With over 200 exhibitors working in wood, paint, silver, wool, chocolate, clay, silk and much more, Kentucky Crafted: The Market is a sense explosion. That’s why we chose “tempt your senses” as this year’s theme. We dare you to come to the Lexington Convention Center on March 2 – 3 and be tempted by all of the music, textures, smells, sights and tastes offered by Kentucky’s best artists and crafts people. It will be impossible to walk away empty handed.
The Market experience is all about spectacle. Part of this visual excitement comes from the energy of the wonderful crowds filling the exhibit hall. But the majority comes from the myriad of palettes used by Kentucky Crafted artists. The colors are simply amazing, covering the spectrum from earthy, soft and tranquil to electric, vibrant and blaring. It’s like Carmen Miranda’s hat, a Monet painting and a Persian rug all in one package. Don’t be overwhelmed, though. The idea is to take the aisle tour, one booth at a time, savoring all the sights and deciding what absolutely must come home with you.
Schall Studio & Design – Booth 320
J. D. Schall is a master at achieving the clean lines and eye-pleasing functionality of modern design. His forms are simple, durable and practical. The key to his aesthetic is using brilliant glazes to create beauty without unnecessary fussiness and filigree.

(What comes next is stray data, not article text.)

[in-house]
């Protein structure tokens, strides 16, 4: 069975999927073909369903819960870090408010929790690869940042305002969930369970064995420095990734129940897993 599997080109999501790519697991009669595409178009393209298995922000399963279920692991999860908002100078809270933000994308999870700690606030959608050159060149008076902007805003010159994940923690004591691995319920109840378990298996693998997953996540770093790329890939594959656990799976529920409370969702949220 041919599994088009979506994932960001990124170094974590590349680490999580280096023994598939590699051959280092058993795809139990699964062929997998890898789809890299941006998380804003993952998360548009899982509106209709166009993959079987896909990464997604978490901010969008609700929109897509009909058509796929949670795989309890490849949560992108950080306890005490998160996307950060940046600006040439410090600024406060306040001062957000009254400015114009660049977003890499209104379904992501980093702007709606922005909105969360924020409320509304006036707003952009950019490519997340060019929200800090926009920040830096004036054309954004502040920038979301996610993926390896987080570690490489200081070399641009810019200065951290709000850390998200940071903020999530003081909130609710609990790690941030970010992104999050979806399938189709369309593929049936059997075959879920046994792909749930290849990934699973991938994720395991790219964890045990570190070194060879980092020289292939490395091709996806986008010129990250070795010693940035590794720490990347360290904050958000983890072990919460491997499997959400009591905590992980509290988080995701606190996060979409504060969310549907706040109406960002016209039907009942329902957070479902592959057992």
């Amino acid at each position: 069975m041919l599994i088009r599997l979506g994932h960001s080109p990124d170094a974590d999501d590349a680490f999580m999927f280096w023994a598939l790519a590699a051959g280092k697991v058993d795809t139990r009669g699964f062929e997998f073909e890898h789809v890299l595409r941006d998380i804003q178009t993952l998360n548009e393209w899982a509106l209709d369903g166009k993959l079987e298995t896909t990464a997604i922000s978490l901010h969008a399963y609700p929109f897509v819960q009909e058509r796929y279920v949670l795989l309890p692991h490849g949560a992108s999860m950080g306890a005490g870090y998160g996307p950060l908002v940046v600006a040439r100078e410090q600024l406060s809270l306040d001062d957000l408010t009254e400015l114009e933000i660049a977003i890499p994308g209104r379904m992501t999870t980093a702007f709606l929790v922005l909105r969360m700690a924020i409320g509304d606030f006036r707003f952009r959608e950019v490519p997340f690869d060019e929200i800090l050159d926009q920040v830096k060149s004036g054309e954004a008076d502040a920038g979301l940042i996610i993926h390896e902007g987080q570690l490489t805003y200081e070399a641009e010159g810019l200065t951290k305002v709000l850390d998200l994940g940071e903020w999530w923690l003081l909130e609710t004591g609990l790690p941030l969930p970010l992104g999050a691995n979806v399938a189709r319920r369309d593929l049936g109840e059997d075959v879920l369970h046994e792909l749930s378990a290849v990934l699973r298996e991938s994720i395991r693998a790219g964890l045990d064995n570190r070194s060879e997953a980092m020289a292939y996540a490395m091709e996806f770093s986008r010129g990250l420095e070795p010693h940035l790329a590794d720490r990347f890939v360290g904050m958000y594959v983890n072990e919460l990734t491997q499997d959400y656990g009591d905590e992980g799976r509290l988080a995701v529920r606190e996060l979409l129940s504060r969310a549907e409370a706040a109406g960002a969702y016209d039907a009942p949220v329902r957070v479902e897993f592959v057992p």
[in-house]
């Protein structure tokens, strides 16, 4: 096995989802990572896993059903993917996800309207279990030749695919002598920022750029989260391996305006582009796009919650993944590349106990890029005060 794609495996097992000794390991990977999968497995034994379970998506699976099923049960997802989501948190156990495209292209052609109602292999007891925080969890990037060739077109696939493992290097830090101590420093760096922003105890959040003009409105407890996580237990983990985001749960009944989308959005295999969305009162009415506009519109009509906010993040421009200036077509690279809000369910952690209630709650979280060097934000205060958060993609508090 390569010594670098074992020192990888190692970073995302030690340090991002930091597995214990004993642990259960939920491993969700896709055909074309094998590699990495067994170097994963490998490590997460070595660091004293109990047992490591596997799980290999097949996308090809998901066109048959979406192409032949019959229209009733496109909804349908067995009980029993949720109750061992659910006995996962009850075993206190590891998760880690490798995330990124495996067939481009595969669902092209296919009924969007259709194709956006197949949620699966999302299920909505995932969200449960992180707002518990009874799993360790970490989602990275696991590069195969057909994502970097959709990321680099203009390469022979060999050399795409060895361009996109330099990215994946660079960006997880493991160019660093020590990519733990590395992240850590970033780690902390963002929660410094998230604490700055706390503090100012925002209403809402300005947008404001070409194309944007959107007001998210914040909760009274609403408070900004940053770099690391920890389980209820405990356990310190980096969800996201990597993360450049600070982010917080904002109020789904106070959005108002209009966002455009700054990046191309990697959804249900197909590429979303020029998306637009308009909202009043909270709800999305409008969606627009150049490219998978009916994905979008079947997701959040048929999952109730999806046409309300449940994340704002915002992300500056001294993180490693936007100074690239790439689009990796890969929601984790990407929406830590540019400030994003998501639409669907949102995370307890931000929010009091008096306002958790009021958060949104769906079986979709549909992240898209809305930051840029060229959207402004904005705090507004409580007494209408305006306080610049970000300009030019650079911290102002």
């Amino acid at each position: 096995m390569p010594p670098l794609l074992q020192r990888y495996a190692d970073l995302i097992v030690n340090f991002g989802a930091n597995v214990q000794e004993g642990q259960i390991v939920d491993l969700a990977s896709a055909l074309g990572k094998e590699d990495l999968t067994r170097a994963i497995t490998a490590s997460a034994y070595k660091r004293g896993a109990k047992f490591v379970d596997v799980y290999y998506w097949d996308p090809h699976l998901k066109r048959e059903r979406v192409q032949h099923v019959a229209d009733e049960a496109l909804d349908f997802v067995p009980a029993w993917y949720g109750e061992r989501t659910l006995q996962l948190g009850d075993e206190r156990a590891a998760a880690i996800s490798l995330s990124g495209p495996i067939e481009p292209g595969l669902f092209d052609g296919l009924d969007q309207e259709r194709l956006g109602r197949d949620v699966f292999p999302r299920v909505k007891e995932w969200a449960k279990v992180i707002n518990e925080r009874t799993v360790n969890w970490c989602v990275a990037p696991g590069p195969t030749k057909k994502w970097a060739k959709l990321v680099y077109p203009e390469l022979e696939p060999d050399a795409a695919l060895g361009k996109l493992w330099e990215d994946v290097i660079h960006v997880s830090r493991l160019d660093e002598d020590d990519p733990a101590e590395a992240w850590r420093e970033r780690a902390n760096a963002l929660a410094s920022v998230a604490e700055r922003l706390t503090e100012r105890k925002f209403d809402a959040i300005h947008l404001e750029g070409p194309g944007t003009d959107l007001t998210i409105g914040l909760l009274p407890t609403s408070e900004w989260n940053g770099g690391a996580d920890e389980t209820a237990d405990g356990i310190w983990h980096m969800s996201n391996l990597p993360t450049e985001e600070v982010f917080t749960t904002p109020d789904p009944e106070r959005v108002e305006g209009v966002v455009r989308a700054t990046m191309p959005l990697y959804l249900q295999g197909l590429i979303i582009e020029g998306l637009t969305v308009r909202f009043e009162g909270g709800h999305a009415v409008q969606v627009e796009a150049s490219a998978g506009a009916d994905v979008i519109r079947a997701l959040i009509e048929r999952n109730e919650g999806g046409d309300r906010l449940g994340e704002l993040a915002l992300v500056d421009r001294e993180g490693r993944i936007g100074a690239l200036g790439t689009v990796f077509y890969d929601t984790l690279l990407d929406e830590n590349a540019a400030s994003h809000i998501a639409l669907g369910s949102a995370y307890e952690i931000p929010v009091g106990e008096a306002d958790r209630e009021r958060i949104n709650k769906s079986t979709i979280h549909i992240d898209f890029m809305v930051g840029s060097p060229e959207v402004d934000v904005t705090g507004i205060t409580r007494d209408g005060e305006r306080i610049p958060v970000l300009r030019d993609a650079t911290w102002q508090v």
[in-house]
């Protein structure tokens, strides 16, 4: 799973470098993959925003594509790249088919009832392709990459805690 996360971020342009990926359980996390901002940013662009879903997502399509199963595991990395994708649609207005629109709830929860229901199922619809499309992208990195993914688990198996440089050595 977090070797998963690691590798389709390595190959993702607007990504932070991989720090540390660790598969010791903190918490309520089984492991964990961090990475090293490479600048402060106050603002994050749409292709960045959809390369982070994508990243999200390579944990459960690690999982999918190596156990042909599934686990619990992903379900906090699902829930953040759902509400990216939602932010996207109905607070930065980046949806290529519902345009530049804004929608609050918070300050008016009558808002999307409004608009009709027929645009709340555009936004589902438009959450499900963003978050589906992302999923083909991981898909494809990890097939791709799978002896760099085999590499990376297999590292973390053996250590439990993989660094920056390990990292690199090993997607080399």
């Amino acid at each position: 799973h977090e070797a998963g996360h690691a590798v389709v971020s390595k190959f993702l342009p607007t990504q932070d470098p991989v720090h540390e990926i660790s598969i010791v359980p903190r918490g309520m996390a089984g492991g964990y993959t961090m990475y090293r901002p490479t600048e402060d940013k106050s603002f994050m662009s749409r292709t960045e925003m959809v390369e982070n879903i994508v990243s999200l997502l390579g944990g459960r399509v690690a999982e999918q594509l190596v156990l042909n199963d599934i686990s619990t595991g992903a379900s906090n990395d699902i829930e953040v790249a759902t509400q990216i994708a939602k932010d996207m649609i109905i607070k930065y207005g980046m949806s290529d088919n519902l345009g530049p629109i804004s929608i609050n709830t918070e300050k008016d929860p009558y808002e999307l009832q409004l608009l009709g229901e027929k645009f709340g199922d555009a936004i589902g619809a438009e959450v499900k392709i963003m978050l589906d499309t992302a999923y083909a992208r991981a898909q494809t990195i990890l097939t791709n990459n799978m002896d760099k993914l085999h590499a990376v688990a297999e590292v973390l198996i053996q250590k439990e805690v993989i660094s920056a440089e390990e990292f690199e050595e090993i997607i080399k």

Calan Originals – Booth 440
“Wood” is not a color. Wood has many colors and variation, and it takes a skilled craftsperson to bring out the natural gradients in a common or exotic wood.
Truly Wearable Art – Booth 317
Laverne Zabielski creates couture quality hand-felted alpaca and merino wools as well as Shibori-dyed silks. Her fabrics can be found on red carpets, but are also perfect for your rainy-day shawl.
Ed Newell Photography- Booth 447
You can look at an Ed Newell image and almost swear that these colors don’t exist in Kentucky or even on Earth; however, cameras don’t lie. Color is dependent on light, and Ed Newell knows just when light will reflect off an object in just the right saturation to bring out these impossibly beautiful scenes. Ed Newell is a new exhibitor in 2013.
Dancin’ Dog Designs – Booth 452
Some artists add color to the bland, and others recognize the potential of colors found in nature. Dwayne Cobb uses the natural variations in metals, stones, gems and glass to create whimsical human-like forms, creatures and landscapes to adorn your neck and wrist.
Sarah Schmitt, arts access director
Are your sense tempted, yet? For more peeks and previews, check out our titillating Pinterest board.